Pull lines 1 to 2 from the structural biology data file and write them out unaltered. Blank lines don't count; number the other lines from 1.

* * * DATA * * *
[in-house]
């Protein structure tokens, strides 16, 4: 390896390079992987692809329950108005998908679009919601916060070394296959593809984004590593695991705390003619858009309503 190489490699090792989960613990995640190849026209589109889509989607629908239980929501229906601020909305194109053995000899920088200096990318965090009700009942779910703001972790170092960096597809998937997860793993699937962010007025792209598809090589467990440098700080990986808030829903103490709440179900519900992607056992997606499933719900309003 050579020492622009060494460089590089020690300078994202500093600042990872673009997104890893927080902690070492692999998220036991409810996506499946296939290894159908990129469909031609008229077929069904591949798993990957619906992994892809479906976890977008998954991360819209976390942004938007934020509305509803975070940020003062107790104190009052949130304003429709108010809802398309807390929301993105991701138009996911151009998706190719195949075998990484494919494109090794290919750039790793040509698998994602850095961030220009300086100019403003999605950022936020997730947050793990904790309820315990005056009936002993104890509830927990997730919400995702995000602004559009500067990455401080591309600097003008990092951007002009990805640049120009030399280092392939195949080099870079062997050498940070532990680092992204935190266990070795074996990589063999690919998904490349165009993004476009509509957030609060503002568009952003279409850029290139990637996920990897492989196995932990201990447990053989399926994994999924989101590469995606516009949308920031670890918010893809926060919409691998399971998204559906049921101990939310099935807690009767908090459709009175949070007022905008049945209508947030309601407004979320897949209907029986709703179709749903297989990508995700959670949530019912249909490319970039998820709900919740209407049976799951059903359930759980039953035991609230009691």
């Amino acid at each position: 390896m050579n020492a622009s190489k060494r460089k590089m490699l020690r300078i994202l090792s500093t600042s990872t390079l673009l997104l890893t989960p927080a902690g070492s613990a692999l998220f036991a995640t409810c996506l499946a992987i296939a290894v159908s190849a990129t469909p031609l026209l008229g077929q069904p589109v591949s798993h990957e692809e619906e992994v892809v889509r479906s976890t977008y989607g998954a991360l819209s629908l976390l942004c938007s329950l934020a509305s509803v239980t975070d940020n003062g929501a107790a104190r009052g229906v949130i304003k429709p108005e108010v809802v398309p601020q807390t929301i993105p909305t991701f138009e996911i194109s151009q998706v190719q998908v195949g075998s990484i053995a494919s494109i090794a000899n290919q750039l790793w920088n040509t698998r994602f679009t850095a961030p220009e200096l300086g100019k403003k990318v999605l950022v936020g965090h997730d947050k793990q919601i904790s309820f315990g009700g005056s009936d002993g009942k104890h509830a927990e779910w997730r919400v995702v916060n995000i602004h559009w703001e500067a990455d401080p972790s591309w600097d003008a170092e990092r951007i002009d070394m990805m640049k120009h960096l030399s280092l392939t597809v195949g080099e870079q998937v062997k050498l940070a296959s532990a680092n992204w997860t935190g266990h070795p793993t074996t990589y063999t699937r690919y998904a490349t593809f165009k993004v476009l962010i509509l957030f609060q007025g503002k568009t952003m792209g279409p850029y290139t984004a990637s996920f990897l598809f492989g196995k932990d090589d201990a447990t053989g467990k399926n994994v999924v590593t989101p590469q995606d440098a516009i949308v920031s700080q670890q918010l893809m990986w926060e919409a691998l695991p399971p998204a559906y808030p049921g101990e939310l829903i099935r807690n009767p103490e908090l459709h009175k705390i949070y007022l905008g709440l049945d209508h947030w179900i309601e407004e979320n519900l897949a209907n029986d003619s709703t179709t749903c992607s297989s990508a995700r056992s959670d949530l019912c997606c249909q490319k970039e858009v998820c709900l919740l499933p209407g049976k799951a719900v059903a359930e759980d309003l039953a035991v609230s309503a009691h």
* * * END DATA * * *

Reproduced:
[in-house]
């Protein structure tokens, strides 16, 4: 390896390079992987692809329950108005998908679009919601916060070394296959593809984004590593695991705390003619858009309503 190489490699090792989960613990995640190849026209589109889509989607629908239980929501229906601020909305194109053995000899920088200096990318965090009700009942779910703001972790170092960096597809998937997860793993699937962010007025792209598809090589467990440098700080990986808030829903103490709440179900519900992607056992997606499933719900309003 050579020492622009060494460089590089020690300078994202500093600042990872673009997104890893927080902690070492692999998220036991409810996506499946296939290894159908990129469909031609008229077929069904591949798993990957619906992994892809479906976890977008998954991360819209976390942004938007934020509305509803975070940020003062107790104190009052949130304003429709108010809802398309807390929301993105991701138009996911151009998706190719195949075998990484494919494109090794290919750039790793040509698998994602850095961030220009300086100019403003999605950022936020997730947050793990904790309820315990005056009936002993104890509830927990997730919400995702995000602004559009500067990455401080591309600097003008990092951007002009990805640049120009030399280092392939195949080099870079062997050498940070532990680092992204935190266990070795074996990589063999690919998904490349165009993004476009509509957030609060503002568009952003279409850029290139990637996920990897492989196995932990201990447990053989399926994994999924989101590469995606516009949308920031670890918010893809926060919409691998399971998204559906049921101990939310099935807690009767908090459709009175949070007022905008049945209508947030309601407004979320897949209907029986709703179709749903297989990508995700959670949530019912249909490319970039998820709900919740209407049976799951059903359930759980039953035991609230009691």